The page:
Carcassonne, a Medieval City in France

When I was 10 years old, my parents took me for the first time to Carcassone – -a medieval city enclosed in a fortress, located in the county of Aude in southern France. During our trip, my father told me about the story of the fortress and even now when I hear the name Carcassonne, I remember the legend that surrounds this wonderful city:

Dame Carcas was in charge of the castle while her husband Saraceen Balaak was away fighting to protect his land. Charlemagne, the King of France, siege the castle for 6 months, food became sparse inside the castle. The castle army was composed only of women, children and old people. Dame Carcas by a clever trick gave the illusion that many men were still on the walls. When Charlemagne wanted to starve the castle, and Dame Carcas heard of his plans, she threw her last pig over the wall, filled with sweet corn. When the pig exploded on the ground, his belly was filled with food. Charlemagne thought if she could feed a pig that well then there was still enough food left to outlast him, so he packed up and left. On the site of his retrieve, she triumphantly rings the church’s bells. Every villager heard the peals of the bell and shouted “Carcas sonne” (Carcas is ringing the bell). Since then, the name of the fortress and city remained Carcassonne.

When my father finished telling the tale, we had arrived and there in front of me stood the fortress overlooking “La cite Basse” (the Lower City) and the river Aude, which makes a sharp right turn for the sea at Carcassonne. Violet le duc restored the city in the Thirteenth Century and even now with its pink towers topped with showy banners, Carcassonne glitters like a dream.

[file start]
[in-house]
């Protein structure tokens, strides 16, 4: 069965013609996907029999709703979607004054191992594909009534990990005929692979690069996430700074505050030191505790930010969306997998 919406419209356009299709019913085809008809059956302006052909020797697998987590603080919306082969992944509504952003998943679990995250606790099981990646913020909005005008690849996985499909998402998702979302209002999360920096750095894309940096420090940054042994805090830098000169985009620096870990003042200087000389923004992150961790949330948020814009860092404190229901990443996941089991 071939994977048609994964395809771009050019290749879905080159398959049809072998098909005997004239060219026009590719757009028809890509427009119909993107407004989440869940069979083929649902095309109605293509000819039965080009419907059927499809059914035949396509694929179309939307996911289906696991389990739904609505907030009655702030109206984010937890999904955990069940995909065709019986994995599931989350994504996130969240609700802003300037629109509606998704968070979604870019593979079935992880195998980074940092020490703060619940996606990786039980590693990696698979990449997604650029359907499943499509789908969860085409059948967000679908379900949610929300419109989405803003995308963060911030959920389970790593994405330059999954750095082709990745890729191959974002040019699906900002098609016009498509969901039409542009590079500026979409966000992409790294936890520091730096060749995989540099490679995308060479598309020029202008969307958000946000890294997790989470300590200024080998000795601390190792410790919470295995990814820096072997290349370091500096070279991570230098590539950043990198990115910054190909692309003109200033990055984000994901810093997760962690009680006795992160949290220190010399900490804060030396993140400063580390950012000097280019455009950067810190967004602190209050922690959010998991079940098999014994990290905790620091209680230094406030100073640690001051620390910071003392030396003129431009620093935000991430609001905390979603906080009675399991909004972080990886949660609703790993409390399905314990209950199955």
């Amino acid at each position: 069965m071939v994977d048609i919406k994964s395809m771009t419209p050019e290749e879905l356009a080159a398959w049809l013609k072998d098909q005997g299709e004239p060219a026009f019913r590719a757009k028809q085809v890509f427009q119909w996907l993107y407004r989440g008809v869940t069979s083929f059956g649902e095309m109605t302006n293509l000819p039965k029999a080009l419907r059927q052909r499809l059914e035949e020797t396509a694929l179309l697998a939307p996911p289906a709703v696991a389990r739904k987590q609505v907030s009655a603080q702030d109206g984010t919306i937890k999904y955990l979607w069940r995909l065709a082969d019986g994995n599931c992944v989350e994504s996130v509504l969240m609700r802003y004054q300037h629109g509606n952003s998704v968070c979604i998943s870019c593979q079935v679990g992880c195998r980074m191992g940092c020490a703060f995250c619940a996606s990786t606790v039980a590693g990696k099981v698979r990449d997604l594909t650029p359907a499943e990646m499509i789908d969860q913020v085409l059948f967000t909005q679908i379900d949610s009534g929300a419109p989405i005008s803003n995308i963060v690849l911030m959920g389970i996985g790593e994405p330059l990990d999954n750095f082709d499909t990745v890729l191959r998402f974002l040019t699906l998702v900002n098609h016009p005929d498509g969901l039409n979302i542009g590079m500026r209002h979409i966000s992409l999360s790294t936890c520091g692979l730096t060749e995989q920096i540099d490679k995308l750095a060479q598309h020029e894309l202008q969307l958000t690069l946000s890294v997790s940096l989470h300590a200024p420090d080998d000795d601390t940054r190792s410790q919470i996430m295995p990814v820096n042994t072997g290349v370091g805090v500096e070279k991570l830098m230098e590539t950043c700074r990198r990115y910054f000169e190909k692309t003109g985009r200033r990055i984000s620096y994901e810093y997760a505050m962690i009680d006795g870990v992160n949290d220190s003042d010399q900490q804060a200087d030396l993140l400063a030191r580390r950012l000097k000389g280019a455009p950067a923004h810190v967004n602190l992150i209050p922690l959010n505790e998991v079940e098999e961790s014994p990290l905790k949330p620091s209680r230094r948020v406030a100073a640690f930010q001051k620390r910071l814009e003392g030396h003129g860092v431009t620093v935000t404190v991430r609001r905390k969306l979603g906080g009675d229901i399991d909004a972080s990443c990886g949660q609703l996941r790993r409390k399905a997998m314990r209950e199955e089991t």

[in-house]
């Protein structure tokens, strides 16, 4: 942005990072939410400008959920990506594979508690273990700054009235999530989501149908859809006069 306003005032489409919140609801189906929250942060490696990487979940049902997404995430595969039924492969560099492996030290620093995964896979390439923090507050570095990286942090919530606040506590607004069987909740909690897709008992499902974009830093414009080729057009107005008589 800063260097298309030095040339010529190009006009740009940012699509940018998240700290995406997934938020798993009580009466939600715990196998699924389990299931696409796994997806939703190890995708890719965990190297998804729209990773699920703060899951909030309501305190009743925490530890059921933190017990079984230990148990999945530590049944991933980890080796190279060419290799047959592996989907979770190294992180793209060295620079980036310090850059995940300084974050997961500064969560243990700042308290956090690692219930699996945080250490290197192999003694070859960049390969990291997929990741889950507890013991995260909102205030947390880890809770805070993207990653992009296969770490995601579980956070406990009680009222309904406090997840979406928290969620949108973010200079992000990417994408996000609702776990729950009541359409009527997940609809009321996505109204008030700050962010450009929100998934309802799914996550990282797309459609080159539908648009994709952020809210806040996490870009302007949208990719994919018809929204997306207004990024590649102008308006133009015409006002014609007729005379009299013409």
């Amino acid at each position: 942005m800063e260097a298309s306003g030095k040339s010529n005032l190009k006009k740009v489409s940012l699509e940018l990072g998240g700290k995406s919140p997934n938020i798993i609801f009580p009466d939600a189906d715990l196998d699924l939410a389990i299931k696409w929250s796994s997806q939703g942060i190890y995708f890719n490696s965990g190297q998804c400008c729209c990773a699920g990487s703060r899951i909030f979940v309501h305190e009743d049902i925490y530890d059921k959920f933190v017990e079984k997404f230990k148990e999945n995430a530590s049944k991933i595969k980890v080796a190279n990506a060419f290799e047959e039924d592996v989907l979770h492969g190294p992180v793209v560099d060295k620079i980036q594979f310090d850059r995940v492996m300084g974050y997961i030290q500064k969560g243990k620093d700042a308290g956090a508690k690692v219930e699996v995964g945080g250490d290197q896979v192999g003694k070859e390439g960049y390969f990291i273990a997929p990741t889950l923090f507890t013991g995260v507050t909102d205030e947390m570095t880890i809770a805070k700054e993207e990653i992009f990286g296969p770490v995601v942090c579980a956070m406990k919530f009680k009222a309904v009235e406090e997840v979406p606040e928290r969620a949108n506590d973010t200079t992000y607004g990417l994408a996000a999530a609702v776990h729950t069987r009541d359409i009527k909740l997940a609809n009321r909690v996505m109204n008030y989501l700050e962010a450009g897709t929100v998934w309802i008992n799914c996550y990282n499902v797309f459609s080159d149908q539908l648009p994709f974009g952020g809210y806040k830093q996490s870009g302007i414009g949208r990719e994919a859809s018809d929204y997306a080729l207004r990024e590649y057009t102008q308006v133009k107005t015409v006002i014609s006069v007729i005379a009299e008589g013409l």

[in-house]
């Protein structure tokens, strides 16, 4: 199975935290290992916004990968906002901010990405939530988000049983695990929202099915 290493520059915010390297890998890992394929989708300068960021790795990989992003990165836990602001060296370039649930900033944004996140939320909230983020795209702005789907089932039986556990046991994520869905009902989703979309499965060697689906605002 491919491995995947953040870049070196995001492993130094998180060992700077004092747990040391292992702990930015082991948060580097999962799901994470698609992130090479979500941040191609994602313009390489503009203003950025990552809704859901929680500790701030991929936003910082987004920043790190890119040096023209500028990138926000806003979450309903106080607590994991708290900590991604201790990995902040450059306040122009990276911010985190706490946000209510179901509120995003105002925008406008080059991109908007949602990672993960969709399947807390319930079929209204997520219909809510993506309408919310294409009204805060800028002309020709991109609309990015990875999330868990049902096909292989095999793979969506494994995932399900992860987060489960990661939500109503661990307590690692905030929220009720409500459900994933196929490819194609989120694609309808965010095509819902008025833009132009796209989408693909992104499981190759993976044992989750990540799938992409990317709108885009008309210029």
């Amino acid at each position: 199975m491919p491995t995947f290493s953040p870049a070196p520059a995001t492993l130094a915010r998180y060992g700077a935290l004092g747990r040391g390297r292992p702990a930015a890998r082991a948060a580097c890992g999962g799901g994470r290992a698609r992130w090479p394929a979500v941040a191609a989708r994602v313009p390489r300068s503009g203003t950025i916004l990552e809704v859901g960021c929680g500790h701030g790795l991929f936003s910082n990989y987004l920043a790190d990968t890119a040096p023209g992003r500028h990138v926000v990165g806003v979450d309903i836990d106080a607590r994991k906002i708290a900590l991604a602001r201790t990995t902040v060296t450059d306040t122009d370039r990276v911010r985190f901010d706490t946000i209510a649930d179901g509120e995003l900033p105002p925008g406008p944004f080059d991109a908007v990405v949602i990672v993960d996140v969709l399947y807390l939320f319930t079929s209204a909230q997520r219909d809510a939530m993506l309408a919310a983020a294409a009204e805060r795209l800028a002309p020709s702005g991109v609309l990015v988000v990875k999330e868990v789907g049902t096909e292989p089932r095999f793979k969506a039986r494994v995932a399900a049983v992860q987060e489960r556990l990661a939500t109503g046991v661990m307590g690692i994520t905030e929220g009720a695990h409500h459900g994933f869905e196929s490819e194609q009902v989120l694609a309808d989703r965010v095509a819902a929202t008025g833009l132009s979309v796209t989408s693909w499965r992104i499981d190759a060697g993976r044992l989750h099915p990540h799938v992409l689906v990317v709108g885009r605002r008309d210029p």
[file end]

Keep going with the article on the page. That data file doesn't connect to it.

The only entrance into the Medieval City is through the back door at the Porte Narbonnaise. We crossed over the moat on an old wooden draw- bridge and to my surprise the air inside the thick stone walls smelled like fresh pastries and coffee. We followed the smell and went into an old bakery where we bought light, flaky chocolate croissants. When I ate it, the chocolate melted deliciously in my mouth, but we were there to visit not to eat.

The military sophistication of Carcassonne’s defenses is outstanding. There are two walls which formed the city’s main defense: a thick outer wall and a taller inner wall. The inner wall held up rounded bastions where the defenders would be and mow down the attackers when they became trapped between the two walls.

One can circumnavigate the walled city through an open space called “les lices” where the knights trained themselves and participated in tournaments. They would just joust, practice sword fighting, and compete at archery. Even today the walls seem to echo the clangs of metal on metal and the rushing of arrows as they pierced brightly colored targets.

This wonderful old city holds much history and for the most part the ramparts and the massive stone walls appear as they had in the middle ages. Here time has stood still. Every time I visit Carcassonne, I can imagine myself back in the days of chivalry and honor

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